English Nouns

English Grammar Nouns

English Grammar – Nouns

“In the more simple state of the Arabs, the nation is free, because each of her sons disdains a base submission to the will of a master.” – Gibbon

By examining this sentence we notice several words used as names. The plainest name is Arabs, which belongs to a people; but, besides this one, the words sons and master name objects, and may belong to any of those objects. The words state, submission, and will are evidently names of a different kind, as they stand for ideas, not objects; and the word nation stands for a whole group.

When the meaning of each of these words has once been understood, the word naming it will always call up the thing or idea itself. Such words are called nouns.

A noun is a name word, representing directly to the mind an object, substance, or idea.

A proper noun is a name applied to a particular object, whether person, place, or thing.

It specializes or limits the thing to which it is applied, reducing it to a narrow application. Thus, city is a word applied to any one of its kind; but Chicago names one city, and fixes the attention upon that particular city. King may be applied to any ruler of a kingdom, but Alfred the Great is the name of one king only.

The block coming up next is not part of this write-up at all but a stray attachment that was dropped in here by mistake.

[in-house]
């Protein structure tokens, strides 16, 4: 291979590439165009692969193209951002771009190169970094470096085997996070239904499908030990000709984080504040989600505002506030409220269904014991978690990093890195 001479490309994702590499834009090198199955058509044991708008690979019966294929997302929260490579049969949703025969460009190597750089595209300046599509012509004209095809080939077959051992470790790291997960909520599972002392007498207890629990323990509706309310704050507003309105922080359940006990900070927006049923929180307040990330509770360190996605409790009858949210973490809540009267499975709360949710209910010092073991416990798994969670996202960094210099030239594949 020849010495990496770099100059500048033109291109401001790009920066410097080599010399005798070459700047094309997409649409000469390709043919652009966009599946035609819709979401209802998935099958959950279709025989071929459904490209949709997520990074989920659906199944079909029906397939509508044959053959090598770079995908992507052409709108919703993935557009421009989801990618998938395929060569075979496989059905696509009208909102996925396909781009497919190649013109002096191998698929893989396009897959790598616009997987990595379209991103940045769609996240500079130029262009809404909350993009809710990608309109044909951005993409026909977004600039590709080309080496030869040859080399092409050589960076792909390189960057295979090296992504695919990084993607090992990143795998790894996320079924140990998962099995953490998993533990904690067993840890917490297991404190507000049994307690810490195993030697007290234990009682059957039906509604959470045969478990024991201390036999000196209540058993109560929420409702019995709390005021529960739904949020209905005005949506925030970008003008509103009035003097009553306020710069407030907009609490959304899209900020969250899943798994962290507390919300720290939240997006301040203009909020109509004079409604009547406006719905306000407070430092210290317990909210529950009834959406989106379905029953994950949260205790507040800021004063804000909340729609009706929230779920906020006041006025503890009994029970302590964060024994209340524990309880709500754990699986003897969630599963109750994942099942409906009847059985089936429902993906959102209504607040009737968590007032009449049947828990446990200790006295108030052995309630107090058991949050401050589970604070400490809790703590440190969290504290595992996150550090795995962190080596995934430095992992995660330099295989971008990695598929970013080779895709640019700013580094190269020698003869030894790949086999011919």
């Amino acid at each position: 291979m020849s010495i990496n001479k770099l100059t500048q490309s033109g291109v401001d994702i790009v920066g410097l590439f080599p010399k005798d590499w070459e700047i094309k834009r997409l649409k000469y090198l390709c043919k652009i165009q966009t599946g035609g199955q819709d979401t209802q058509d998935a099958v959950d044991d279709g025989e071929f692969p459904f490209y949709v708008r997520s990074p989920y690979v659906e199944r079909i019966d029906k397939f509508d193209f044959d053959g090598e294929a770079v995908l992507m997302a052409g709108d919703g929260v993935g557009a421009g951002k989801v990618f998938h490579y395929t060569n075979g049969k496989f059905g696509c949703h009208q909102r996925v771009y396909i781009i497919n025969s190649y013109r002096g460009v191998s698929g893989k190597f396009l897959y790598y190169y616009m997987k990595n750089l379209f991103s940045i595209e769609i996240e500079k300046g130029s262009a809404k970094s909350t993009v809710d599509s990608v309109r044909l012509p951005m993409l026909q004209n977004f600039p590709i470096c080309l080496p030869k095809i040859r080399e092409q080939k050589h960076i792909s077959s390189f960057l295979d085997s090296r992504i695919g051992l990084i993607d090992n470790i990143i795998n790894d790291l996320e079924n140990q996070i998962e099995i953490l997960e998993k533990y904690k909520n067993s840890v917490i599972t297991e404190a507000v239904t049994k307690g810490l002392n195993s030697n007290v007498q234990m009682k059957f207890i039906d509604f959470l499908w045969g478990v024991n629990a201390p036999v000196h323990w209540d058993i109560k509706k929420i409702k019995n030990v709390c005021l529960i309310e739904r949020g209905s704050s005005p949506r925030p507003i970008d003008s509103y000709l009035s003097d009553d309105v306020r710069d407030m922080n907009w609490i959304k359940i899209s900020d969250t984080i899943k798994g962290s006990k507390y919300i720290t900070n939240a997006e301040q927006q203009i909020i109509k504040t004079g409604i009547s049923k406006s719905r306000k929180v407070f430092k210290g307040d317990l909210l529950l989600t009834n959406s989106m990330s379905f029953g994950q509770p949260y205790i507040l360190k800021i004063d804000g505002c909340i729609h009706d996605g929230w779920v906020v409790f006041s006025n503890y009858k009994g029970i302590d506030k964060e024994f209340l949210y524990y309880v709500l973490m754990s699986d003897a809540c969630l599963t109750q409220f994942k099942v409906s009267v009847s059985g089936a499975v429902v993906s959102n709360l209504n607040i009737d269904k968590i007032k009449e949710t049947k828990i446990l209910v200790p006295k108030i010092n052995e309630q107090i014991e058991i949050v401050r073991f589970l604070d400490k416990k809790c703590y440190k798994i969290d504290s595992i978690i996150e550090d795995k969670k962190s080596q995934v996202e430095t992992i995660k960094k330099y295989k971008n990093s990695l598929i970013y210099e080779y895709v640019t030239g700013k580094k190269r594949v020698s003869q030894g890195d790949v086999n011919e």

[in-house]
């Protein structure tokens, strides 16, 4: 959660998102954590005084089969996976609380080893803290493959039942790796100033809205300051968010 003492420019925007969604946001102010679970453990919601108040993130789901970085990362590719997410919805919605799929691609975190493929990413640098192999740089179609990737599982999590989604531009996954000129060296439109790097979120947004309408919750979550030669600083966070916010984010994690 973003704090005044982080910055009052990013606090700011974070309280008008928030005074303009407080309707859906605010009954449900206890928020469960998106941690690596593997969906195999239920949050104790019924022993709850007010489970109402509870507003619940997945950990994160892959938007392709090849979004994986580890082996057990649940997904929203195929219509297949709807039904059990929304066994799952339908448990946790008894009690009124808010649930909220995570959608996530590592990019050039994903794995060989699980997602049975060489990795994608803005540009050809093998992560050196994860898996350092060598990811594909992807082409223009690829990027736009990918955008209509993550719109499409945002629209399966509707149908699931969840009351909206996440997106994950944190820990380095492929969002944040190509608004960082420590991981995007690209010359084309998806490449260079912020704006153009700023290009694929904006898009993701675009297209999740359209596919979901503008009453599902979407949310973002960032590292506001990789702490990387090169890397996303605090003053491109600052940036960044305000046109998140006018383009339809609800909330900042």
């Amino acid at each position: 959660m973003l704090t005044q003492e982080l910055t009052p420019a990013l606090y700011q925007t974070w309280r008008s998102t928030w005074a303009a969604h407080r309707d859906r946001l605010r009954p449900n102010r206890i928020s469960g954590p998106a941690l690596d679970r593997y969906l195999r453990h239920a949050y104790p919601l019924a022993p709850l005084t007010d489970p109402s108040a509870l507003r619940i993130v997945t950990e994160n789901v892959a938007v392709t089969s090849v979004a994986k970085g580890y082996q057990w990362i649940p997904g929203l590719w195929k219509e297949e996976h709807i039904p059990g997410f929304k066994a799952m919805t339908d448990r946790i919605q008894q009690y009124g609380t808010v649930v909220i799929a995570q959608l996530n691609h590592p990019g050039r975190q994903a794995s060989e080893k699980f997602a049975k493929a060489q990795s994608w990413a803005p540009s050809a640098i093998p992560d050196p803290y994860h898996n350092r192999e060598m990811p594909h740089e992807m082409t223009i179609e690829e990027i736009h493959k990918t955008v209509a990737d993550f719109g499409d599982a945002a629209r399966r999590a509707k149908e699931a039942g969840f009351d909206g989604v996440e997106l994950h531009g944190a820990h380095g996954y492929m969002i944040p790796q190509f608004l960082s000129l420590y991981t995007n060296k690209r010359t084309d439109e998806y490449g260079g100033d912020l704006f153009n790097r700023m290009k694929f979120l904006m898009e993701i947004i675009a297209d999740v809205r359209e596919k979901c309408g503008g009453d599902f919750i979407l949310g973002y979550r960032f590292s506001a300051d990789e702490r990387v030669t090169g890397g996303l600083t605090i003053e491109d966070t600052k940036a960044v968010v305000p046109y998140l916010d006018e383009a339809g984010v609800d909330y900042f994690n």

The word proper is from a Latin word meaning limited, belonging to one. This does not imply, however, that a proper name can be applied to only one object, but that each time such a name is applied it is fixed or proper to that object. Even if there are several Bostons or Manchesters, the name of each is an individual or proper name.

A common noun is a name possessed by any one of a class of persons, animals, or things.

Common, as here used, is from a Latin word which means general, possessed by all.

For instance, road is a word that names any highway outside of cities; wagon is a term that names any vehicle of a certain kind used for hauling: the words are of the widest application. We may say, the man here, or the man in front of you, but the word man is here hedged in by other words or word groups: the name itself is of general application.

Besides considering persons, animals, and things separately, we may think of them in groups, and appropriate names to the groups.

Thus, men in groups may be called a crowd, or a mob, a committee, or a council, or a congress, etc.

These are called COLLECTIVE NOUNS. They properly belong under common nouns, because each group is considered as a unit, and the name applied to it belongs to any group of its class.

 

Further readinghttps://learnenglish.britishcouncil.org/en/english-grammar/nouns